Over the Rainbow
Someday My Prince Will Come
These are all from MOVIES and MUSICALS. These were not premiered by Ella, Dizzy, and Bird but made famous in the African-American community by them. Let it be known, they did not write these!
We all know Fletcher Henderson's frustration. However, a great thing happened when he was arranging for Benny Goodman. Now, how much money did he make off the record sales
of Benny Goodman. Zero. WHY? Because those were his ARRANGEMENTS, not his compositions.
Ella Fitzgerald made us all learn the changes of How High the Moon; however, Nancy Hamilton and Morgan Lewis made a profit off of her albums!
Frank Sinatra's sound was made by Nelson Riddle and Billy May (just to name a few). How much money did they make from records? We don't know, but I assure you, with me knowing LA union rules, probably nothing. Why? They ARRANGED the songs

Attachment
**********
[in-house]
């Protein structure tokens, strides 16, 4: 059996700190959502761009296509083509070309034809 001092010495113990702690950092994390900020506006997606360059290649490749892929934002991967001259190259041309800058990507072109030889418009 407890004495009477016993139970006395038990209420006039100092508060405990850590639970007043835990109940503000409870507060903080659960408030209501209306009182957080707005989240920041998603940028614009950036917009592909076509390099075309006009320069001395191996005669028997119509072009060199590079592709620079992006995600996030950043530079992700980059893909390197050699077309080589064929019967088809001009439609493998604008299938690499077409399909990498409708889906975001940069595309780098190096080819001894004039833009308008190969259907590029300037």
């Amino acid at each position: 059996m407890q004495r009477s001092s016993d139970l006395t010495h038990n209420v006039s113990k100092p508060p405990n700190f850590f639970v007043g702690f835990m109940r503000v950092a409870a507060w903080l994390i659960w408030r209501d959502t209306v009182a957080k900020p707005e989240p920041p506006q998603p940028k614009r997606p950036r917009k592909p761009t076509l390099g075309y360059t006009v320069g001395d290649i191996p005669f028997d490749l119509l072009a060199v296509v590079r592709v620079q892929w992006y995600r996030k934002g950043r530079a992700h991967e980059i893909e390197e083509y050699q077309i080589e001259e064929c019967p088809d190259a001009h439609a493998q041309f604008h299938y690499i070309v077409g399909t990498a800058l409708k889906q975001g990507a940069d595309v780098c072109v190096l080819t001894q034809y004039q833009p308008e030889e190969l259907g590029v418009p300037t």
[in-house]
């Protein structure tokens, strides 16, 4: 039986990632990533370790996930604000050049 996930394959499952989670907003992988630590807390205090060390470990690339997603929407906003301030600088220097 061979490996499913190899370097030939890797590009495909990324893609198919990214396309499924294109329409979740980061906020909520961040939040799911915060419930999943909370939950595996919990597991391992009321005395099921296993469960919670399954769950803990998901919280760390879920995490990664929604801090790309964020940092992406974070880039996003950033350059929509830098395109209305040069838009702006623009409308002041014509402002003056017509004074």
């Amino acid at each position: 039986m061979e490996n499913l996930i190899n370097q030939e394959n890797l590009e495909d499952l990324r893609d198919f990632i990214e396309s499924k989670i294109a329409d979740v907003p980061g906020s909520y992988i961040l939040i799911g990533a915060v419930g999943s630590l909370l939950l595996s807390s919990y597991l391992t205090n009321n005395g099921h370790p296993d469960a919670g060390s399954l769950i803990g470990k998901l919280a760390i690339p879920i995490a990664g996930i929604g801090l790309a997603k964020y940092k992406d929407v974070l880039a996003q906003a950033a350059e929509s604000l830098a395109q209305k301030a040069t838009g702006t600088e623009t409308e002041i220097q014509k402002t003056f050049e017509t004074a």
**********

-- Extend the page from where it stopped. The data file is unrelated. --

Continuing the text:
Many people still to this day listen to the music of Earth Wind and Fire, Marvin Gaye, Michael Jackson, and Stevie Wonder. They all had fabulous arrangers: Charles Stepney, TOM TOM 84, Jerry Hey, Paul Riser, and David Van De Pitte. Could you imagine Reasons without the symphony? Or the descending Db major 7th chord on My Cherie Amour? At the end of the day, it's not their music, it's someone else's.
I have two friends who repeatedly annoy me with something. They place their name on their arrangements and do not place the composers name on it. BIG NO NO! It is your arrangement, true, but it's NOT your music. This does not set a good example of your students in this field. They need to learn to READ the credits and find out who wrote it. (Oops, I said "read").
I remember when I arranged for the University of Michigan Marching Band. They had to pay Jobete and Black Bull Music for permission to perform the music (this was the most expensive show that year). Why am I saying this? They can, at any given time, audit your arrangements. How blasphemous would it be to have your music audited and Stevie Wonder's name isn't on it? At the end of the day, it's not my music, it's someone else's.
Point and Summary